SUNDAY TALK: Grassley on the Importance Locally for USMCA

Q: Why is the USMCA trade agreement so important for Iowa?

 A: Since passage of the original free trade agreement with our northern and southern neighbors, goods and services exported from Iowa to Canada and Mexico have expanded our state economy and created jobs. Just in 2017, Iowa exported $6.6 billion worth of exports to Canada and Mexico, supporting 130,000 jobs. The income and paychecks generated from foreign trade circulates throughout our communities, creating economic vitality and expanding opportunity for Iowans.

 Last November, the Trump administration brokered an improved trade agreement with Canada and Mexico to modernize the 1993 North American Free Trade Agreement (NAFTA). The new United States–Mexico–Canada Agreement (USMCA) strengthens our access to the Canadian and Mexican markets and sets new standards on 21st century trade issues, such as digital trade and data flows, state-owned enterprises, and currency. Notably, American agricultural producers will maintain duty-free access to Mexico and will gain increased duty-free access to the Canadian dairy, egg, and poultry markets.

 Foreign trade is a major engine of economic expansion that Iowa needs to continue generating prosperity for our farmers, workers, businesses, and communities. According to the U.S. International Trade Commission, USMCA will increase real GDP by $68.2 billion, create 176,000 new jobs in the United States and boost American agricultural and food exports by $2.2 billion. To take effect, the USMCA must be ratified by the U.S. Congress and the legislatures in Mexico and Canada. While Mexico already ratified the USMCA in June, the trade pact awaits approval from Congress and from the Canadian parliament.


Q: What are you doing to get USMCA ratified?

 A: As chairman of the Senate Finance Committee, which has jurisdiction over international trade matters, I strongly support USMCA and have been persistent in working both publicly and behind the scenes to build bipartisan, bicameral support for its ratification. This summer, I personally met with House Speaker Nancy Pelosi to encourage and support her efforts to collaborate with the Trump Administration to forge a path for the necessary bipartisan vote to ratify USMCA. I convened a Senate Finance Committee hearing in July where former U.S. Secretary of Agriculture Tom Vilsack testified in strong support of the USMCA. In his current role as president of the U.S. Dairy Export Council, the former Iowa governor has a deep appreciation for the significant value of exports to the bottom lines for Iowa food producers and processors. These efforts are to show members of Congress and the public that USMCA is a win for the American people, and that they should support its ratification when Congress returns from the August state work period.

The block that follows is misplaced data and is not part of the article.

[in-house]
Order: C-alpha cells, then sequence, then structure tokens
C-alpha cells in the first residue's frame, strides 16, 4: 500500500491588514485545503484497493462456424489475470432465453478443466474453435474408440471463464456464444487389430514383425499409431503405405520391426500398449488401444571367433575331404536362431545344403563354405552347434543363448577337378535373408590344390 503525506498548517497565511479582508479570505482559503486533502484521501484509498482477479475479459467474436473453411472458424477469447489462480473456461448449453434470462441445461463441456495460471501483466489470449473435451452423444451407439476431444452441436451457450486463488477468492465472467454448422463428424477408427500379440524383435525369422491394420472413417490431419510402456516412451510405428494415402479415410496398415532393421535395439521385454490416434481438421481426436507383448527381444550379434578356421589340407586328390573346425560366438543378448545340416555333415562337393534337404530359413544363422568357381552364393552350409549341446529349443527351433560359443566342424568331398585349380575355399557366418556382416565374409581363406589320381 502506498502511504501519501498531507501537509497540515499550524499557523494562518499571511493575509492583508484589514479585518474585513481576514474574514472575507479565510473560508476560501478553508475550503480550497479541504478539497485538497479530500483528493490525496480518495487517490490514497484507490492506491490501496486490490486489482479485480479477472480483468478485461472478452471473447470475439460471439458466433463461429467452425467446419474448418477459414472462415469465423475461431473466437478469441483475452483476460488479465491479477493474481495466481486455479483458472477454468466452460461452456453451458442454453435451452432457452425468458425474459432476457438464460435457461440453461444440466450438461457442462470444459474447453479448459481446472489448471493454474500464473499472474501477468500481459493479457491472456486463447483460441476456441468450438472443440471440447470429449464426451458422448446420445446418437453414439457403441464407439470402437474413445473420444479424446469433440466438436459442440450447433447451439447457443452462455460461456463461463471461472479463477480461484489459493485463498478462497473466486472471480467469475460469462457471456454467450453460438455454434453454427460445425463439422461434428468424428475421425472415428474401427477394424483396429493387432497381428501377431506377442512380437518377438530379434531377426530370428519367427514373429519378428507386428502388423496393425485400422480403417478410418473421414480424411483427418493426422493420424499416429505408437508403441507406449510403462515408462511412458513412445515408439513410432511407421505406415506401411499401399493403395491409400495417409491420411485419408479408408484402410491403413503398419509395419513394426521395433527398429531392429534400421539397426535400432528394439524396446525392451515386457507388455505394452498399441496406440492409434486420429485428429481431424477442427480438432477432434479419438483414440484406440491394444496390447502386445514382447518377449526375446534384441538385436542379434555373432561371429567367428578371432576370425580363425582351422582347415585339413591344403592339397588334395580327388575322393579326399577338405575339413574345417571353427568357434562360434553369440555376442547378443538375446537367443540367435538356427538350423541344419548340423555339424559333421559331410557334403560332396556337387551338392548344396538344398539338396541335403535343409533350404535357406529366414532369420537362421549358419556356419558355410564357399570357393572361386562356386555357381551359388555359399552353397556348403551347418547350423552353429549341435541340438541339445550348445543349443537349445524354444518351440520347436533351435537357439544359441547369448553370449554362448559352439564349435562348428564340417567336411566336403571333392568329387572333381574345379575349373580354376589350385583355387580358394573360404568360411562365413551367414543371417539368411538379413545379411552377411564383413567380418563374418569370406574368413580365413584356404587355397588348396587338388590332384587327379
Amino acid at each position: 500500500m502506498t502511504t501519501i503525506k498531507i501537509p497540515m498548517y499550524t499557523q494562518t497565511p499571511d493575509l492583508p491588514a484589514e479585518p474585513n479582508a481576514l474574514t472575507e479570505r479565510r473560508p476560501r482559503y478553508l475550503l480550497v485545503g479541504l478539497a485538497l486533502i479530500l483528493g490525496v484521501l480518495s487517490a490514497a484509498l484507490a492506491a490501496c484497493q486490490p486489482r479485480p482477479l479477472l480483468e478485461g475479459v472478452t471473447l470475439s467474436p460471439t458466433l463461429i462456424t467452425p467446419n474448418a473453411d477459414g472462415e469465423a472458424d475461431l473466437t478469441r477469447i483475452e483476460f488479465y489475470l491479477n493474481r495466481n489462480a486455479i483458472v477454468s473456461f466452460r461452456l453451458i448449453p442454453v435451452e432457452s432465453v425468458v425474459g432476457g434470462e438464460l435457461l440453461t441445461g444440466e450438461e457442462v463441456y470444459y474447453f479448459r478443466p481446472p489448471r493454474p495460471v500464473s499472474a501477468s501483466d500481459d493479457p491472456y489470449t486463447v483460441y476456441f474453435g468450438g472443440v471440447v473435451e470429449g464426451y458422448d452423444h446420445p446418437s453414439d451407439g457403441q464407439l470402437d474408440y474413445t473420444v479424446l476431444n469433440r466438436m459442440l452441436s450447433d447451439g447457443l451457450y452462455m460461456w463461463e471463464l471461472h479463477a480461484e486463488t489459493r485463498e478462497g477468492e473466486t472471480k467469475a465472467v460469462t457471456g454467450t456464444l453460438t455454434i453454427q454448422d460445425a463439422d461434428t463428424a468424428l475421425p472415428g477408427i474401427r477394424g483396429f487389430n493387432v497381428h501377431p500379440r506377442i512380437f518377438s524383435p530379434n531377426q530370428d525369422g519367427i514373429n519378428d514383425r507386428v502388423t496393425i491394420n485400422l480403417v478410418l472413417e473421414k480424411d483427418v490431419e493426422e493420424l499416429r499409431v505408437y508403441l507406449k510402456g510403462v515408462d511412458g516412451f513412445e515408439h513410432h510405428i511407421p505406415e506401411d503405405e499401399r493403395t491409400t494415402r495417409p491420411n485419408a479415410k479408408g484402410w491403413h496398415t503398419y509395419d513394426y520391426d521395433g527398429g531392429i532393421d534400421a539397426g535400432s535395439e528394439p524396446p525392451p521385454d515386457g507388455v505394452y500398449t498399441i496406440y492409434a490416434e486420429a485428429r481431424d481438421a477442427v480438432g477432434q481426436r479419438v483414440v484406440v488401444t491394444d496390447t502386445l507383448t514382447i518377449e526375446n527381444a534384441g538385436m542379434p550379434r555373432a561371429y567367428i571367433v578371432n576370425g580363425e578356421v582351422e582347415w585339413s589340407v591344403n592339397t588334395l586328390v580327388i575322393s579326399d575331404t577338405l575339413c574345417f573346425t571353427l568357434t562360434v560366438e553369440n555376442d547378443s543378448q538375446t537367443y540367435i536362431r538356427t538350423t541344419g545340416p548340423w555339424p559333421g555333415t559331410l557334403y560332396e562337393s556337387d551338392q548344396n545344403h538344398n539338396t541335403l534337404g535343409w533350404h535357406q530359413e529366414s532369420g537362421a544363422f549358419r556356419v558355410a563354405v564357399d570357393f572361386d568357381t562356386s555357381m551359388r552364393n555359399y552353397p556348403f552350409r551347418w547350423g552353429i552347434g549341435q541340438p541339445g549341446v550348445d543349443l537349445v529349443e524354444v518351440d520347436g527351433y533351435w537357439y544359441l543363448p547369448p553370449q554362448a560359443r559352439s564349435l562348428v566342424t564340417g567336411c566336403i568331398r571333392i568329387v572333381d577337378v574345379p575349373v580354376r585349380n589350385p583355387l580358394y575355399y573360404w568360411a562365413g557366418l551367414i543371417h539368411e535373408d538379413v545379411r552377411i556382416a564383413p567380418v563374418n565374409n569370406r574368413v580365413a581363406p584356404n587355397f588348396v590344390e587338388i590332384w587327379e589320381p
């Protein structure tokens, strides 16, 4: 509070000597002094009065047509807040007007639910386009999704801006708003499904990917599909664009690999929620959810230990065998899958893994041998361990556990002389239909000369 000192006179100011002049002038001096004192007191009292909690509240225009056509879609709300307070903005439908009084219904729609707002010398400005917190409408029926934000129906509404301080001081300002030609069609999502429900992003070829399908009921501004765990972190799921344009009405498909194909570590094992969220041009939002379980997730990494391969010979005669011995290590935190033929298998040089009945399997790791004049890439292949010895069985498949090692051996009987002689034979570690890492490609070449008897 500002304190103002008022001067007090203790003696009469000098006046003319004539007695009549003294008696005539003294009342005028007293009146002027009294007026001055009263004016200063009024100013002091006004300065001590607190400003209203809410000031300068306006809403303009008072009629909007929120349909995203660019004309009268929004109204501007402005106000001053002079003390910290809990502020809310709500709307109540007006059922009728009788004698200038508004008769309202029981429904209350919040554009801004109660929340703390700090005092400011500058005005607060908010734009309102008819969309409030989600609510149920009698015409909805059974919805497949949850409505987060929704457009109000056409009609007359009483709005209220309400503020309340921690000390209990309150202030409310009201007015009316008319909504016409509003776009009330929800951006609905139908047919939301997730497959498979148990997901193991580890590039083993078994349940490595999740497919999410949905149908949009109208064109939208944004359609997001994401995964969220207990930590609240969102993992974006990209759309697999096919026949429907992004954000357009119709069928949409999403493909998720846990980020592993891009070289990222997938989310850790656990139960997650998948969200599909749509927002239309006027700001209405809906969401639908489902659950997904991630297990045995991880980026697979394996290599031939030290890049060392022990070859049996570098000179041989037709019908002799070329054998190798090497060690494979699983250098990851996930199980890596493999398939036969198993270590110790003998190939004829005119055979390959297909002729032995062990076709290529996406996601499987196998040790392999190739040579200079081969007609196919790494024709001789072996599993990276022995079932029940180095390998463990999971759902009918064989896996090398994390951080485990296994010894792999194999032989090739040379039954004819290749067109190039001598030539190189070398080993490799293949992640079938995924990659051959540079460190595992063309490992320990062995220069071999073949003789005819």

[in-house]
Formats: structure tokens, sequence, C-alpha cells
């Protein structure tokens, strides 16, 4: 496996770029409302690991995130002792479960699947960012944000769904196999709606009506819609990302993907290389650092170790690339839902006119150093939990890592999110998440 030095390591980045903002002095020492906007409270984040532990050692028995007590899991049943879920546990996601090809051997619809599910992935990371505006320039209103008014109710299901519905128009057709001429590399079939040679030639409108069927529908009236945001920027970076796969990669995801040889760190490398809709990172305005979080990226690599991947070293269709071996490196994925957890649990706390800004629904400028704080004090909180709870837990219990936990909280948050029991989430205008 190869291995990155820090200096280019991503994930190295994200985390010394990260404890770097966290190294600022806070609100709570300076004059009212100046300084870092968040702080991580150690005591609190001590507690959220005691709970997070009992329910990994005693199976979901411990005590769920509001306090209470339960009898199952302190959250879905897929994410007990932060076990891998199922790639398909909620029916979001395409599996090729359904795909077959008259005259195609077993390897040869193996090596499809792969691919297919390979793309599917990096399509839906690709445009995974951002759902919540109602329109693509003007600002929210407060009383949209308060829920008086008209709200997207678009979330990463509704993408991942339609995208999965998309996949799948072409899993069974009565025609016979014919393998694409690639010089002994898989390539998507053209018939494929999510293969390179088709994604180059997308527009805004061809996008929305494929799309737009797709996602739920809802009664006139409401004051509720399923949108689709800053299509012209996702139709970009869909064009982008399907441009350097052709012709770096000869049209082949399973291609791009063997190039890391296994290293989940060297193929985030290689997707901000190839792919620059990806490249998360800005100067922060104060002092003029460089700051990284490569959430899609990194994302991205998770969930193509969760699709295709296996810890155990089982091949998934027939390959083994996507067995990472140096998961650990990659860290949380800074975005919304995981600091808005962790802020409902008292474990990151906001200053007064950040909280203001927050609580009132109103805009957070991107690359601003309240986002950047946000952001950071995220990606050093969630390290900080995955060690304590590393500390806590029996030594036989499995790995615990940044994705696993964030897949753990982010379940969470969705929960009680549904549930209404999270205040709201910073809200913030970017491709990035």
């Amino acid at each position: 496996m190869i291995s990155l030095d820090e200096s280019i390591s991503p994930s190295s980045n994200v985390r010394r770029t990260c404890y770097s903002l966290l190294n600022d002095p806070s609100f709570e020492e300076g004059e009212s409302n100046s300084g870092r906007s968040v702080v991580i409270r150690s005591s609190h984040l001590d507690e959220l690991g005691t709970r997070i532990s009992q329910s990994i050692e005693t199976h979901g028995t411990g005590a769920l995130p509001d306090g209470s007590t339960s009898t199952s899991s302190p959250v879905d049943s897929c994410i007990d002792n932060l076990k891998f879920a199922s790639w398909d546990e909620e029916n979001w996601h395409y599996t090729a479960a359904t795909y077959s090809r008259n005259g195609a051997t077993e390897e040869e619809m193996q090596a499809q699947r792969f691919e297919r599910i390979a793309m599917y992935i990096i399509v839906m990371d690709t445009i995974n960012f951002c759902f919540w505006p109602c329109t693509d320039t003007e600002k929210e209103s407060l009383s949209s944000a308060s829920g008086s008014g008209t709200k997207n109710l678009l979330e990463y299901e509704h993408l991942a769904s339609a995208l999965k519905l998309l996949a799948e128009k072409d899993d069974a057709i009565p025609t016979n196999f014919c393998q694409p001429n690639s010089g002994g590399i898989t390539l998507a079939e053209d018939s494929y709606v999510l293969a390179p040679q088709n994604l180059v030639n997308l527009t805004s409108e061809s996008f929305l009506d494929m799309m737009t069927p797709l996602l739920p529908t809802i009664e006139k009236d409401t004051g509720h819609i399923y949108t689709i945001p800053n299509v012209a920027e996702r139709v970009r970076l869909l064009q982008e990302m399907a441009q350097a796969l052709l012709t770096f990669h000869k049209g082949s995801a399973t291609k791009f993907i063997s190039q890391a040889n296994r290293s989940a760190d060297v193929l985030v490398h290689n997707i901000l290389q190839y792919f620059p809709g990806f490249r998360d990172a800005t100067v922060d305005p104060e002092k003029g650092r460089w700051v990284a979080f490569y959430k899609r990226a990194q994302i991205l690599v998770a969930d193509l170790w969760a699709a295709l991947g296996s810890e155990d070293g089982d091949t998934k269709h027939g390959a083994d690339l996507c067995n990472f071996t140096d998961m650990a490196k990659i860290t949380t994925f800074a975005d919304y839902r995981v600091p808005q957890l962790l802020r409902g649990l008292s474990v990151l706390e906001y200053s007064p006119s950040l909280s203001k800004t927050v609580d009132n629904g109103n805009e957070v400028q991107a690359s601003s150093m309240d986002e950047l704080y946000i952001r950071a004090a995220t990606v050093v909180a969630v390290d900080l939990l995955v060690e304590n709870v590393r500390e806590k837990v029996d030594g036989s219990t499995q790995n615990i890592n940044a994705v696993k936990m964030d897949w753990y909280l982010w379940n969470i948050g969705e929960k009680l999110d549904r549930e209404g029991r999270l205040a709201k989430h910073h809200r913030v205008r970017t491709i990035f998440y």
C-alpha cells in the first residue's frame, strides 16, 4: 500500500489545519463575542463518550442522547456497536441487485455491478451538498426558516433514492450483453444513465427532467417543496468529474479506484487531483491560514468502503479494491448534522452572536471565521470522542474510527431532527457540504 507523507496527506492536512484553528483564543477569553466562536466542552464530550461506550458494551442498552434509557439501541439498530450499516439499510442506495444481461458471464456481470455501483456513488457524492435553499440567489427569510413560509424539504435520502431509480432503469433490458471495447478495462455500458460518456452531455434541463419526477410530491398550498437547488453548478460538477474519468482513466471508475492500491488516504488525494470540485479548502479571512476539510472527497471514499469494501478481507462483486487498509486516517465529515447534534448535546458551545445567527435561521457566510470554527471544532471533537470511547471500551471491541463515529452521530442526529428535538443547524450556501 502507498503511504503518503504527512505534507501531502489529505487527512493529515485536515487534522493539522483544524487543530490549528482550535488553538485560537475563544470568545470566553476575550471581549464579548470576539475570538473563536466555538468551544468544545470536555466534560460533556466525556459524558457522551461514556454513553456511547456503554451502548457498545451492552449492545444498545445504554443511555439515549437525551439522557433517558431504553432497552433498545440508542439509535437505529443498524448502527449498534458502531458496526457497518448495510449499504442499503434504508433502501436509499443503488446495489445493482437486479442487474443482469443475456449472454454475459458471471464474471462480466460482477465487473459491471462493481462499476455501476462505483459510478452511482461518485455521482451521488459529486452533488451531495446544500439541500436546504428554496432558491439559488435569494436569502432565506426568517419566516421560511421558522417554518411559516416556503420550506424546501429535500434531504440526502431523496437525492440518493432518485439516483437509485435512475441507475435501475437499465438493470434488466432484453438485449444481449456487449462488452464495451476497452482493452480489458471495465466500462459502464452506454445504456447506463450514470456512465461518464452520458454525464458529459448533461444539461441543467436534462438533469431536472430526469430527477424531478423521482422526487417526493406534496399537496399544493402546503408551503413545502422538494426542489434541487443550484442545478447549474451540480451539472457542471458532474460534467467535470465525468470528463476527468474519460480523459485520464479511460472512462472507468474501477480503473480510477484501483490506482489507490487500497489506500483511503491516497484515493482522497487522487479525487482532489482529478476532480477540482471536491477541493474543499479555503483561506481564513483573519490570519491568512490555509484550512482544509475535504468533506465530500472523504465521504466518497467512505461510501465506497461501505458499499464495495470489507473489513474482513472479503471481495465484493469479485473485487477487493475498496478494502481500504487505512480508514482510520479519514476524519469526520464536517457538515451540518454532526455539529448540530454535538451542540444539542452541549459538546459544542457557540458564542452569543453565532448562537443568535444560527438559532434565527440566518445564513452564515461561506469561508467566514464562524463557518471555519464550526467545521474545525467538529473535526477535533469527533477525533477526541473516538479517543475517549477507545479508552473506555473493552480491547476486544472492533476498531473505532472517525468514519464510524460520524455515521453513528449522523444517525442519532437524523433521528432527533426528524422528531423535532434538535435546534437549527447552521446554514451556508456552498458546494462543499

The 25-year legacy of NAFTA has yielded a powerful economic alliance and unprecedented opportunity and prosperity for North Americans. For example, in June, nearly 1,000 U.S. food and agricultural groups made their case to Congress to ratify the USMCA as swiftly as possible. The coalition wrote that “U.S. food and agricultural exports to Canada and Mexico have more than quadrupled — growing from $9 billion in 1993 to nearly $40 billion in 2018.” Grooming these markets for the past quarter-century has fostered increased demand for high-quality U.S.-grown food commodities, as well as many other American-made products and services.

By ratifying USMCA, Congress can send a strong signal to these two critical export markets: the United States is a reliable supplier and trading partner. It also would inject a dose of much-needed certainty to rural Americans struggling to withstand a five-year downturn in the farm economy. Congress has an important opportunity to secure a lasting economic victory with ratification of the USCMA. I appreciate Speaker Pelosi’s efforts to educate new members of the Democratic caucus in the House of Representatives about USMCA and to work with the Trump Administration to resolve their outstanding concerns. I’m confident she wants to see USMCA ratified. It’s good trade policy. If necessary, I also remain open to workable, bipartisan ideas to make USMCA even better, as long as such ideas are targeted and won’t jeopardize the overall deal. As Secretary Vilsack testified before the Senate Finance Committee, “America’s agricultural economy relies on a predictable, transparent and rules-based system of international trade to provide certainty and opportunities to grow. A swift ratification of USMCA will signal to the rest of the world that the U.S. values our free trade relationships and we are open for business.”

 I encourage Iowans to spread the word to their elected representatives and to federal officeholders seeking the Oval Office that Congress needs to pass USMCA. In the meantime, I’ll continue working to forge a bipartisan, bicameral consensus in Congress to ratify the USMCA sooner, rather than later.

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